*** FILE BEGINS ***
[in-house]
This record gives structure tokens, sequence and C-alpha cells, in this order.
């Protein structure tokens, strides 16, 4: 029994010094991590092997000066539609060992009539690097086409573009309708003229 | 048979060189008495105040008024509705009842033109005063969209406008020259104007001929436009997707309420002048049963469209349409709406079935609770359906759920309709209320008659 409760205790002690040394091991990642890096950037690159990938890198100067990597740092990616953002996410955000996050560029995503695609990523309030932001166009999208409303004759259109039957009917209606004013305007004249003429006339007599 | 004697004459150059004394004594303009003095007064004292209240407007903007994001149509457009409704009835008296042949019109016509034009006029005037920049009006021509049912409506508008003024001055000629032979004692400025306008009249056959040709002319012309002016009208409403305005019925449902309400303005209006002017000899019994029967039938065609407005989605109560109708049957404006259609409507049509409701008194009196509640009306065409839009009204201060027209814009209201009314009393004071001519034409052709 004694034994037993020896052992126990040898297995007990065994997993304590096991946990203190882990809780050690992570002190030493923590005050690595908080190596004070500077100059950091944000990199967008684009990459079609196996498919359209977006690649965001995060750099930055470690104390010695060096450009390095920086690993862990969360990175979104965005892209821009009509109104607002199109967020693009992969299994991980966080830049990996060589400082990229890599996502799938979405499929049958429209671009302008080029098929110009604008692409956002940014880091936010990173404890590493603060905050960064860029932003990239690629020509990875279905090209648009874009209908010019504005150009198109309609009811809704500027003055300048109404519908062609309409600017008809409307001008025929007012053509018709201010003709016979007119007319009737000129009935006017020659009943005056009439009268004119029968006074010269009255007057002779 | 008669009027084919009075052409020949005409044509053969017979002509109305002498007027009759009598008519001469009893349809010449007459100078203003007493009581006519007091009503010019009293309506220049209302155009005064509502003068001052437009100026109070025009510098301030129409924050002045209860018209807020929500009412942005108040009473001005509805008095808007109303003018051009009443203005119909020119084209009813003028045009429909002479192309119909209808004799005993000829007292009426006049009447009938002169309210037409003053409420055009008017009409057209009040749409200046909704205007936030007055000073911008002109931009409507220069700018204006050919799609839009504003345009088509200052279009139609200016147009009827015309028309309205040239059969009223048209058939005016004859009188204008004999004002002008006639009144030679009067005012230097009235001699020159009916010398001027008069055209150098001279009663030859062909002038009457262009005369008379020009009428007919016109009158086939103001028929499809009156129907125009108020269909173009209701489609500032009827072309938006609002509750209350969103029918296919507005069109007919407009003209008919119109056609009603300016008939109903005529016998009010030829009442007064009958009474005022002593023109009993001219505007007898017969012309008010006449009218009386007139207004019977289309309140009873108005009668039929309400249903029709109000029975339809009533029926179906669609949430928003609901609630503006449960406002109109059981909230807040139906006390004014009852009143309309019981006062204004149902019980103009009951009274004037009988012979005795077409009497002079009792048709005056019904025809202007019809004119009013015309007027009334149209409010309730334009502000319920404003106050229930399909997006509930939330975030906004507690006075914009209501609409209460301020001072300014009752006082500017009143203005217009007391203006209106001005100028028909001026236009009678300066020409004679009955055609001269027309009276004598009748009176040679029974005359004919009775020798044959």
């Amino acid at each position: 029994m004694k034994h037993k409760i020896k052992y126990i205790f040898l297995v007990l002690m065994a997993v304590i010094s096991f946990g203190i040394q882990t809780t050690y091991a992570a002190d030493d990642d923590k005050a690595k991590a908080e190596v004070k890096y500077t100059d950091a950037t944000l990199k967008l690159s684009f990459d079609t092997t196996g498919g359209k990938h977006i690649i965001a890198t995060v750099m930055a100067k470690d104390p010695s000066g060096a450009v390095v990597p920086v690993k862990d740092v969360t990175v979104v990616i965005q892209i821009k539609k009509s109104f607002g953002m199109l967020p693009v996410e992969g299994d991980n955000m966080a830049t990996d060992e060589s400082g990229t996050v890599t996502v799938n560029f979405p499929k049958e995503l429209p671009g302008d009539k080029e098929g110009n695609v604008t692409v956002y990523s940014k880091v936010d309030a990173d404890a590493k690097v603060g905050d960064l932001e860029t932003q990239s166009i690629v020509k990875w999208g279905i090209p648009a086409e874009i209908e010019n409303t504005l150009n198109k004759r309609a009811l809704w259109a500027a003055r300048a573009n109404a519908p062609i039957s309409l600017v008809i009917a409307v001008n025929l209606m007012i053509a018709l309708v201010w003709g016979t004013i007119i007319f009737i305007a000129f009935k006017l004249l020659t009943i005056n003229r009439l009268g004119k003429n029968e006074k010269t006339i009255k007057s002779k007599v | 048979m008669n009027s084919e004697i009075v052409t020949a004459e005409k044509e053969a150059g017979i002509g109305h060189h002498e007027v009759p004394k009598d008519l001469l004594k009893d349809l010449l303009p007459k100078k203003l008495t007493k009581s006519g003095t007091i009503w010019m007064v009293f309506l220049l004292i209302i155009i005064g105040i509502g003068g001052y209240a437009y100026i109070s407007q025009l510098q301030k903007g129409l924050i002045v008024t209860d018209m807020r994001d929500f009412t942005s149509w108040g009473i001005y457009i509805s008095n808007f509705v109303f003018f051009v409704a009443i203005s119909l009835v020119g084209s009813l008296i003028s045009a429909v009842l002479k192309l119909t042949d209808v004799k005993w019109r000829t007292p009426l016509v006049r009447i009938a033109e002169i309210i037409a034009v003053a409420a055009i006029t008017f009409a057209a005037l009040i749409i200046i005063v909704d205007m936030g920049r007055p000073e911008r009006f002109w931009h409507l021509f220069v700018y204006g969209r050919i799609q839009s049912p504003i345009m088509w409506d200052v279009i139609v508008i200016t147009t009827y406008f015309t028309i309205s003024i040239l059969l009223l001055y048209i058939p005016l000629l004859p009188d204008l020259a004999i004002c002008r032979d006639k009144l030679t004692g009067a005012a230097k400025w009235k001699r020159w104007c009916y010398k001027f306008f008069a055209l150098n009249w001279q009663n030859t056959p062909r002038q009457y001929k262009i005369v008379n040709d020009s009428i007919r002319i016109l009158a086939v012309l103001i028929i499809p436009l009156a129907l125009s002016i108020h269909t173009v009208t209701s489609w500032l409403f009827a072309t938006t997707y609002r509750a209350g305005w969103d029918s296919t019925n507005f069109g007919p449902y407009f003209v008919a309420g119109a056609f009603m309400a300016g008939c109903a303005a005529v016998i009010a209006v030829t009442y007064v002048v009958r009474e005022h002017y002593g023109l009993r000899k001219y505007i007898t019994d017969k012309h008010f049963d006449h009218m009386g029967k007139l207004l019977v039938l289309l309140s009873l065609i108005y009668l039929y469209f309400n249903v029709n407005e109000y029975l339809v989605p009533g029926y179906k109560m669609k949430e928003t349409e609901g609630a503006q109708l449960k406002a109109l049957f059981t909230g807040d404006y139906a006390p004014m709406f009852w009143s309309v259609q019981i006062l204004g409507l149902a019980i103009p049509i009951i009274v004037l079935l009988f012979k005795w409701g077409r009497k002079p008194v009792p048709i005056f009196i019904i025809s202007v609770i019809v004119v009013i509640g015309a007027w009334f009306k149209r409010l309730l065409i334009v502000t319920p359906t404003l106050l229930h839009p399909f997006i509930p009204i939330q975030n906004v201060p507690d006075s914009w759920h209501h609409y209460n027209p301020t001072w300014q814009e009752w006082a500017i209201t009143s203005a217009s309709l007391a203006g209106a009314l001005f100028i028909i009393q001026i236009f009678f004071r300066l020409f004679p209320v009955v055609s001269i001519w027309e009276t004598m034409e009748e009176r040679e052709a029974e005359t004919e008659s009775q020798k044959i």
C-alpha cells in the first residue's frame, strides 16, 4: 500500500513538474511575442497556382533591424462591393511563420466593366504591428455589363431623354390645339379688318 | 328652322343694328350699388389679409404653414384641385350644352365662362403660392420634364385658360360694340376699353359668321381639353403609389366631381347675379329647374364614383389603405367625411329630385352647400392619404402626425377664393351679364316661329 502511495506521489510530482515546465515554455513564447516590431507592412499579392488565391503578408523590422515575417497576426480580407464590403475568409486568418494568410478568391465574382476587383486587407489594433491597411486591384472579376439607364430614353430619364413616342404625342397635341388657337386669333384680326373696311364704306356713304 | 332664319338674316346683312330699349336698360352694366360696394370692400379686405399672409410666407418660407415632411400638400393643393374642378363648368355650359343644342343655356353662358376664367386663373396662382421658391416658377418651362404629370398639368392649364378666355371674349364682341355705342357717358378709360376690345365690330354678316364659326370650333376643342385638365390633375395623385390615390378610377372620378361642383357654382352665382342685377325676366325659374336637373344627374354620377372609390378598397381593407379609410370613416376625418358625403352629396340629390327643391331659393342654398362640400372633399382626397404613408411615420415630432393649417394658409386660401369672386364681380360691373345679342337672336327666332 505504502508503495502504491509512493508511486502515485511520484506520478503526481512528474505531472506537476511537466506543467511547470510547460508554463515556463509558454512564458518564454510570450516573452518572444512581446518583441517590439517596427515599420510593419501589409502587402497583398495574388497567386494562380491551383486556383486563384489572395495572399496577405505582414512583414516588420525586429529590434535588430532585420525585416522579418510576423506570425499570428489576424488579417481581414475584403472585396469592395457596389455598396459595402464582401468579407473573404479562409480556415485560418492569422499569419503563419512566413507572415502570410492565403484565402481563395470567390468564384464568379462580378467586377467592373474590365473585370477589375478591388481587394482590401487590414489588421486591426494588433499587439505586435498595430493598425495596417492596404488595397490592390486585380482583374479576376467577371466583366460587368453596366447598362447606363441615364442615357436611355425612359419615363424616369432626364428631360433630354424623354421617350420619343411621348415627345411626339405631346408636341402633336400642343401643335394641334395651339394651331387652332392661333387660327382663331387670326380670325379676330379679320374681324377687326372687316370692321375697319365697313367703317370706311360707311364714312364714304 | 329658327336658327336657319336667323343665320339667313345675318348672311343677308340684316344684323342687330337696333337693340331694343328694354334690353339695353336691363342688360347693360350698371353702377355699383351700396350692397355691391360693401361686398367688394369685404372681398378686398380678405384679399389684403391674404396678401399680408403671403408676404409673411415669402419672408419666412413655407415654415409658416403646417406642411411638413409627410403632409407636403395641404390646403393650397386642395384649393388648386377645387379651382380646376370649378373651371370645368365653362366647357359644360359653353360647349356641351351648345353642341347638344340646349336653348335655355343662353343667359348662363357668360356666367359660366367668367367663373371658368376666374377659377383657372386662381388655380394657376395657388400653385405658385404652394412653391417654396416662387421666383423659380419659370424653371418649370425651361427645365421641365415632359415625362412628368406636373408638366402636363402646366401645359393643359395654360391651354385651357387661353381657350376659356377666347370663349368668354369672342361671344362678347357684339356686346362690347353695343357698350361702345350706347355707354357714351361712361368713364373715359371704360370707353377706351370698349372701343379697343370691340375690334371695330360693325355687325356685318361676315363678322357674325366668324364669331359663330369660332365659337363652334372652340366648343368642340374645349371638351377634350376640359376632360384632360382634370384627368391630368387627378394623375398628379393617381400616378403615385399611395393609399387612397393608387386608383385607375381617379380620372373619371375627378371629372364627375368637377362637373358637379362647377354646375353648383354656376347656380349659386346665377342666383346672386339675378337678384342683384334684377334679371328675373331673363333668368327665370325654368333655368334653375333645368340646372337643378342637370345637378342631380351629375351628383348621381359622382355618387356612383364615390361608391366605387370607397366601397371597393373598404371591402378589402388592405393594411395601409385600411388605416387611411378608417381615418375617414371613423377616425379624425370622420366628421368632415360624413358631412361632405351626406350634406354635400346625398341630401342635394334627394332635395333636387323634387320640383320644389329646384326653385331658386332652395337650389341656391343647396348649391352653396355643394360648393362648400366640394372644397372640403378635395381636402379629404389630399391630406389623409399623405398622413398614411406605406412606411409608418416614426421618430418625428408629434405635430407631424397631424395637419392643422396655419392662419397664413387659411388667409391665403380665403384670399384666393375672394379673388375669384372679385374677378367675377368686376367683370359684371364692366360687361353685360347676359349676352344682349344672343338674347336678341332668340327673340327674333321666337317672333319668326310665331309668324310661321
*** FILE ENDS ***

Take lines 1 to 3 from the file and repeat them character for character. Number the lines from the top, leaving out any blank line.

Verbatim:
[in-house]
This record gives structure tokens, sequence and C-alpha cells, in this order.
């Protein structure tokens, strides 16, 4: 029994010094991590092997000066539609060992009539690097086409573009309708003229 | 048979060189008495105040008024509705009842033109005063969209406008020259104007001929436009997707309420002048049963469209349409709406079935609770359906759920309709209320008659 409760205790002690040394091991990642890096950037690159990938890198100067990597740092990616953002996410955000996050560029995503695609990523309030932001166009999208409303004759259109039957009917209606004013305007004249003429006339007599 | 004697004459150059004394004594303009003095007064004292209240407007903007994001149509457009409704009835008296042949019109016509034009006029005037920049009006021509049912409506508008003024001055000629032979004692400025306008009249056959040709002319012309002016009208409403305005019925449902309400303005209006002017000899019994029967039938065609407005989605109560109708049957404006259609409507049509409701008194009196509640009306065409839009009204201060027209814009209201009314009393004071001519034409052709 004694034994037993020896052992126990040898297995007990065994997993304590096991946990203190882990809780050690992570002190030493923590005050690595908080190596004070500077100059950091944000990199967008684009990459079609196996498919359209977006690649965001995060750099930055470690104390010695060096450009390095920086690993862990969360990175979104965005892209821009009509109104607002199109967020693009992969299994991980966080830049990996060589400082990229890599996502799938979405499929049958429209671009302008080029098929110009604008692409956002940014880091936010990173404890590493603060905050960064860029932003990239690629020509990875279905090209648009874009209908010019504005150009198109309609009811809704500027003055300048109404519908062609309409600017008809409307001008025929007012053509018709201010003709016979007119007319009737000129009935006017020659009943005056009439009268004119029968006074010269009255007057002779 | 008669009027084919009075052409020949005409044509053969017979002509109305002498007027009759009598008519001469009893349809010449007459100078203003007493009581006519007091009503010019009293309506220049209302155009005064509502003068001052437009100026109070025009510098301030129409924050002045209860018209807020929500009412942005108040009473001005509805008095808007109303003018051009009443203005119909020119084209009813003028045009429909002479192309119909209808004799005993000829007292009426006049009447009938002169309210037409003053409420055009008017009409057209009040749409200046909704205007936030007055000073911008002109931009409507220069700018204006050919799609839009504003345009088509200052279009139609200016147009009827015309028309309205040239059969009223048209058939005016004859009188204008004999004002002008006639009144030679009067005012230097009235001699020159009916010398001027008069055209150098001279009663030859062909002038009457262009005369008379020009009428007919016109009158086939103001028929499809009156129907125009108020269909173009209701489609500032009827072309938006609002509750209350969103029918296919507005069109007919407009003209008919119109056609009603300016008939109903005529016998009010030829009442007064009958009474005022002593023109009993001219505007007898017969012309008010006449009218009386007139207004019977289309309140009873108005009668039929309400249903029709109000029975339809009533029926179906669609949430928003609901609630503006449960406002109109059981909230807040139906006390004014009852009143309309019981006062204004149902019980103009009951009274004037009988012979005795077409009497002079009792048709005056019904025809202007019809004119009013015309007027009334149209409010309730334009502000319920404003106050229930399909997006509930939330975030906004507690006075914009209501609409209460301020001072300014009752006082500017009143203005217009007391203006209106001005100028028909001026236009009678300066020409004679009955055609001269027309009276004598009748009176040679029974005359004919009775020798044959």